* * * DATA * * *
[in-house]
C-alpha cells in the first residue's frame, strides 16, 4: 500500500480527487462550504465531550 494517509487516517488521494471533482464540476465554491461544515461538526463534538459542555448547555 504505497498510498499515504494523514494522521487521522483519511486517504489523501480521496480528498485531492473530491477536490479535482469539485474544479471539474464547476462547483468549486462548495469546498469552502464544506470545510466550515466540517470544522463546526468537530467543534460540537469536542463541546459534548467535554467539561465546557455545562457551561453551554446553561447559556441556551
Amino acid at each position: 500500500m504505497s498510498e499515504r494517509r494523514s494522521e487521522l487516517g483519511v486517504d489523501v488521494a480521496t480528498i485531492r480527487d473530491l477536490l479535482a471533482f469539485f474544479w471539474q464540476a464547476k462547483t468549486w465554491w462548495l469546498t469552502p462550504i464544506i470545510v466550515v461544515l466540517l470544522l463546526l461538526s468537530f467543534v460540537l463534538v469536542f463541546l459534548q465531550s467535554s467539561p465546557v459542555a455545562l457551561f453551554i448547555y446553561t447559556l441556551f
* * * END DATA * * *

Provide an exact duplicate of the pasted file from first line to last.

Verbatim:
[in-house]
C-alpha cells in the first residue's frame, strides 16, 4: 500500500480527487462550504465531550 494517509487516517488521494471533482464540476465554491461544515461538526463534538459542555448547555 504505497498510498499515504494523514494522521487521522483519511486517504489523501480521496480528498485531492473530491477536490479535482469539485474544479471539474464547476462547483468549486462548495469546498469552502464544506470545510466550515466540517470544522463546526468537530467543534460540537469536542463541546459534548467535554467539561465546557455545562457551561453551554446553561447559556441556551
Amino acid at each position: 500500500m504505497s498510498e499515504r494517509r494523514s494522521e487521522l487516517g483519511v486517504d489523501v488521494a480521496t480528498i485531492r480527487d473530491l477536490l479535482a471533482f469539485f474544479w471539474q464540476a464547476k462547483t468549486w465554491w462548495l469546498t469552502p462550504i464544506i470545510v466550515v461544515l466540517l470544522l463546526l461538526s468537530f467543534v460540537l463534538v469536542f463541546l459534548q465531550s467535554s467539561p465546557v459542555a455545562l457551561f453551554i448547555y446553561t447559556l441556551f